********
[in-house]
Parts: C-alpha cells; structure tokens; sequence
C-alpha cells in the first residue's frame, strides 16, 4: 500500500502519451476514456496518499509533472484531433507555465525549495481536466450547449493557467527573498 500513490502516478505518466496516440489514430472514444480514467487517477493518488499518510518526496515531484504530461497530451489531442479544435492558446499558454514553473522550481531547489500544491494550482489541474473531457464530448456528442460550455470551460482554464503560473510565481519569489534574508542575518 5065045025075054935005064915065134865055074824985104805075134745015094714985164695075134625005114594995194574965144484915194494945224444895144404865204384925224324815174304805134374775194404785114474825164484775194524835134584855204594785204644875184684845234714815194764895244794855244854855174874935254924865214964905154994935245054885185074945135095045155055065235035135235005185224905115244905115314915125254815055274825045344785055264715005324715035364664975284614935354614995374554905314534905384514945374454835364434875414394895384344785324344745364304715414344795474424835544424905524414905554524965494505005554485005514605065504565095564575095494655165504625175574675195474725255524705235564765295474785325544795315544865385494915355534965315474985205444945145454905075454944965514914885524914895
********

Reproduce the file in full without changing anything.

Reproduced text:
[in-house]
Parts: C-alpha cells; structure tokens; sequence
C-alpha cells in the first residue's frame, strides 16, 4: 500500500502519451476514456496518499509533472484531433507555465525549495481536466450547449493557467527573498 500513490502516478505518466496516440489514430472514444480514467487517477493518488499518510518526496515531484504530461497530451489531442479544435492558446499558454514553473522550481531547489500544491494550482489541474473531457464530448456528442460550455470551460482554464503560473510565481519569489534574508542575518 5065045025075054935005064915065134865055074824985104805075134745015094714985164695075134625005114594995194574965144484915194494945224444895144404865204384925224324815174304805134374775194404785114474825164484775194524835134584855204594785204644875184684845234714815194764895244794855244854855174874935254924865214964905154994935245054885185074945135095045155055065235035135235005185224905115244905115314915125254815055274825045344785055264715005324715035364664975284614935354614995374554905314534905384514945374454835364434875414394895384344785324344745364304715414344795474424835544424905524414905554524965494505005554485005514605065504565095564575095494655165504625175574675195474725255524705235564765295474785325544795315544865385494915355534965315474985205444945145454905075454944965514914885524914895